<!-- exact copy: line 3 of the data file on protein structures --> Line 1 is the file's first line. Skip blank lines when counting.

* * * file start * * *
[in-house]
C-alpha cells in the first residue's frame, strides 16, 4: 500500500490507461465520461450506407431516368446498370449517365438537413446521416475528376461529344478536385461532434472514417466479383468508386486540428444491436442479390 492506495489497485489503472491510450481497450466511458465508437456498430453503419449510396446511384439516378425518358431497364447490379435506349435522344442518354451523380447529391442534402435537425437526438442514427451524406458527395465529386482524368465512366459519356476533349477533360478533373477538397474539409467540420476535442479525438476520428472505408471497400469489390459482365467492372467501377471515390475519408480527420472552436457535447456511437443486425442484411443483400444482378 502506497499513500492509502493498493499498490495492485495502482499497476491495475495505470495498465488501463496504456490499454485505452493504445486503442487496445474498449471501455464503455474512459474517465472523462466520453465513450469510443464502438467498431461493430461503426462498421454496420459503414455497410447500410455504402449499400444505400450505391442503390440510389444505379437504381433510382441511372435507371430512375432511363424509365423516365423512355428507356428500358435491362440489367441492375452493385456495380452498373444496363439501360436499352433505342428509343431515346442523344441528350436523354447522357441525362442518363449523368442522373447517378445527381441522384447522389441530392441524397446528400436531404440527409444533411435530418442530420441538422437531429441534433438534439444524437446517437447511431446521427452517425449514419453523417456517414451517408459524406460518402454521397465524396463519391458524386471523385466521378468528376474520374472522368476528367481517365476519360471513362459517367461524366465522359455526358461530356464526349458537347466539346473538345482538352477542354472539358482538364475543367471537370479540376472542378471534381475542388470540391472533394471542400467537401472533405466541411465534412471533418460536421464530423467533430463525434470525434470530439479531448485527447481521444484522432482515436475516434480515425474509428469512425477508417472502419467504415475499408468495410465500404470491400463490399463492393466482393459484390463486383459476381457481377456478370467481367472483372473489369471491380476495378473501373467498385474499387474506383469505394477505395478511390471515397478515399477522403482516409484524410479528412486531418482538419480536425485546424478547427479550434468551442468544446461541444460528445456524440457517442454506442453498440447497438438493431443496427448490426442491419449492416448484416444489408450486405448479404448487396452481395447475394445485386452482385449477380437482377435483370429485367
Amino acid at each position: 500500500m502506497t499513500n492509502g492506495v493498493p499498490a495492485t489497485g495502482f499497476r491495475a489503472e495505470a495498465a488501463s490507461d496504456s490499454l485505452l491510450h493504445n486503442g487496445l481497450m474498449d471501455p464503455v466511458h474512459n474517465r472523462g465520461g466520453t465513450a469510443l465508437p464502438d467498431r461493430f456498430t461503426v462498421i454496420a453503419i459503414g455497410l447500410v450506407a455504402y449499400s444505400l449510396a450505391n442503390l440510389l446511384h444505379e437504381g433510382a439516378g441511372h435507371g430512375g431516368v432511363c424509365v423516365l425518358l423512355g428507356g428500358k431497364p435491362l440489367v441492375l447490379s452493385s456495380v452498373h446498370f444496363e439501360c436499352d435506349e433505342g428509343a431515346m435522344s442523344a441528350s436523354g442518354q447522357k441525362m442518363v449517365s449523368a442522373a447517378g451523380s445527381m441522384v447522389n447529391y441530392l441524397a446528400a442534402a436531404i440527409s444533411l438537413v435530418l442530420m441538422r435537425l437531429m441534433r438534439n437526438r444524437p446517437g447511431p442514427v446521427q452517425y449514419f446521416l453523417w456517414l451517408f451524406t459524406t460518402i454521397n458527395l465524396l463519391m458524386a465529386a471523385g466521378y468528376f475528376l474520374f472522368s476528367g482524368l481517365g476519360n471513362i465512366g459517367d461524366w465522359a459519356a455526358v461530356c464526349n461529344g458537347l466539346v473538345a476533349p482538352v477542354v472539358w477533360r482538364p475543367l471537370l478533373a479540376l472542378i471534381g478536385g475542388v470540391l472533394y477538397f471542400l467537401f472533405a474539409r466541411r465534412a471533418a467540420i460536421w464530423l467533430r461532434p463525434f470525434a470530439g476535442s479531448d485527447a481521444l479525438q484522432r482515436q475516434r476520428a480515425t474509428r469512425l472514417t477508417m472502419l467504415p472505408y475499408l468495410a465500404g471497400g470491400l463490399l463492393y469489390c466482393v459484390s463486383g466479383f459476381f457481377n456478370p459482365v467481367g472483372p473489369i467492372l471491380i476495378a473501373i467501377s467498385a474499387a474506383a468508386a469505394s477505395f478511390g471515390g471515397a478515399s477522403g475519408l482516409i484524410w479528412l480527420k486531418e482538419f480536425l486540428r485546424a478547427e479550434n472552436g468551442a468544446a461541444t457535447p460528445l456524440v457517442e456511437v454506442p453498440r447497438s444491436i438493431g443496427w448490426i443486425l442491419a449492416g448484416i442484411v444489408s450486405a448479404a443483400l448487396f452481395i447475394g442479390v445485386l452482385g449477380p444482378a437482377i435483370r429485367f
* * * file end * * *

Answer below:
Amino acid at each position: 500500500m502506497t499513500n492509502g492506495v493498493p499498490a495492485t489497485g495502482f499497476r491495475a489503472e495505470a495498465a488501463s490507461d496504456s490499454l485505452l491510450h493504445n486503442g487496445l481497450m474498449d471501455p464503455v466511458h474512459n474517465r472523462g465520461g466520453t465513450a469510443l465508437p464502438d467498431r461493430f456498430t461503426v462498421i454496420a453503419i459503414g455497410l447500410v450506407a455504402y449499400s444505400l449510396a450505391n442503390l440510389l446511384h444505379e437504381g433510382a439516378g441511372h435507371g430512375g431516368v432511363c424509365v423516365l425518358l423512355g428507356g428500358k431497364p435491362l440489367v441492375l447490379s452493385s456495380v452498373h446498370f444496363e439501360c436499352d435506349e433505342g428509343a431515346m435522344s442523344a441528350s436523354g442518354q447522357k441525362m442518363v449517365s449523368a442522373a447517378g451523380s445527381m441522384v447522389n447529391y441530392l441524397a446528400a442534402a436531404i440527409s444533411l438537413v435530418l442530420m441538422r435537425l437531429m441534433r438534439n437526438r444524437p446517437g447511431p442514427v446521427q452517425y449514419f446521416l453523417w456517414l451517408f451524406t459524406t460518402i454521397n458527395l465524396l463519391m458524386a465529386a471523385g466521378y468528376f475528376l474520374f472522368s476528367g482524368l481517365g476519360n471513362i465512366g459517367d461524366w465522359a459519356a455526358v461530356c464526349n461529344g458537347l466539346v473538345a476533349p482538352v477542354v472539358w477533360r482538364p475543367l471537370l478533373a479540376l472542378i471534381g478536385g475542388v470540391l472533394y477538397f471542400l467537401f472533405a474539409r466541411r465534412a471533418a467540420i460536421w464530423l467533430r461532434p463525434f470525434a470530439g476535442s479531448d485527447a481521444l479525438q484522432r482515436q475516434r476520428a480515425t474509428r469512425l472514417t477508417m472502419l467504415p472505408y475499408l468495410a465500404g471497400g470491400l463490399l463492393y469489390c466482393v459484390s463486383g466479383f459476381f457481377n456478370p459482365v467481367g472483372p473489369i467492372l471491380i476495378a473501373i467501377s467498385a474499387a474506383a468508386a469505394s477505395f478511390g471515390g471515397a478515399s477522403g475519408l482516409i484524410w479528412l480527420k486531418e482538419f480536425l486540428r485546424a478547427e479550434n472552436g468551442a468544446a461541444t457535447p460528445l456524440v457517442e456511437v454506442p453498440r447497438s444491436i438493431g443496427w448490426i443486425l442491419a449492416g448484416i442484411v444489408s450486405a448479404a443483400l448487396f452481395i447475394g442479390v445485386l452482385g449477380p444482378a437482377i435483370r429485367f